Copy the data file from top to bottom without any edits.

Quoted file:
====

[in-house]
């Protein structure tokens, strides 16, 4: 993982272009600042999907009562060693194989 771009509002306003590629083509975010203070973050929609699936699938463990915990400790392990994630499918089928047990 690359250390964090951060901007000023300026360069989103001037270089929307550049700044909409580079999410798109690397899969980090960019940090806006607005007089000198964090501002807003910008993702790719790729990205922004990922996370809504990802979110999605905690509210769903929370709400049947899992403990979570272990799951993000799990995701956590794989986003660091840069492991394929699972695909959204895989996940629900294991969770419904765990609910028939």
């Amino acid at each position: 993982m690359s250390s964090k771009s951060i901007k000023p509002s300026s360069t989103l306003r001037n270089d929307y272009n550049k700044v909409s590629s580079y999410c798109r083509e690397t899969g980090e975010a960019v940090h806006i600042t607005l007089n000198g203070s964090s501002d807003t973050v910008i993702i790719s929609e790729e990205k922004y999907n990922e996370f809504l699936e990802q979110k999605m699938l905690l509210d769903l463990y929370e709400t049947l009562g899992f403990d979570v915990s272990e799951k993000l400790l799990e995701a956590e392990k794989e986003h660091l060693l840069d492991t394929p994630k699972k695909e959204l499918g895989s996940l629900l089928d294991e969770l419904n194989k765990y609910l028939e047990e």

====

[in-house]
């Protein structure tokens, strides 16, 4: 993982272009600042999907009562060693194989 771009509002306003590629083509975010203070973050929609699936699938463990915990400790392990994630499918089928047990 690359250390964090951060901007000023300026360069989103001037270089929307550049700044909409580079999410798109690397899969980090960019940090806006607005007089000198964090501002807003910008993702790719790729990205922004990922996370809504990802979110999605905690509210769903929370709400049947899992403990979570272990799951993000799990995701956590794989986003660091840069492991394929699972695909959204895989996940629900294991969770419904765990609910028939």
């Amino acid at each position: 993982m690359s250390s964090k771009s951060i901007k000023p509002s300026s360069t989103l306003r001037n270089d929307y272009n550049k700044v909409s590629s580079y999410c798109r083509e690397t899969g980090e975010a960019v940090h806006i600042t607005l007089n000198g203070s964090s501002d807003t973050v910008i993702i790719s929609e790729e990205k922004y999907n990922e996370f809504l699936e990802q979110k999605m699938l905690l509210d769903l463990y929370e709400t049947l009562g899992f403990d979570v915990s272990e799951k993000l400790l799990e995701a956590e392990k794989e986003h660091l060693l840069d492991t394929p994630k699972k695909e959204l499918g895989s996940l629900l089928d294991e969770l419904n194989k765990y609910l028939e047990e």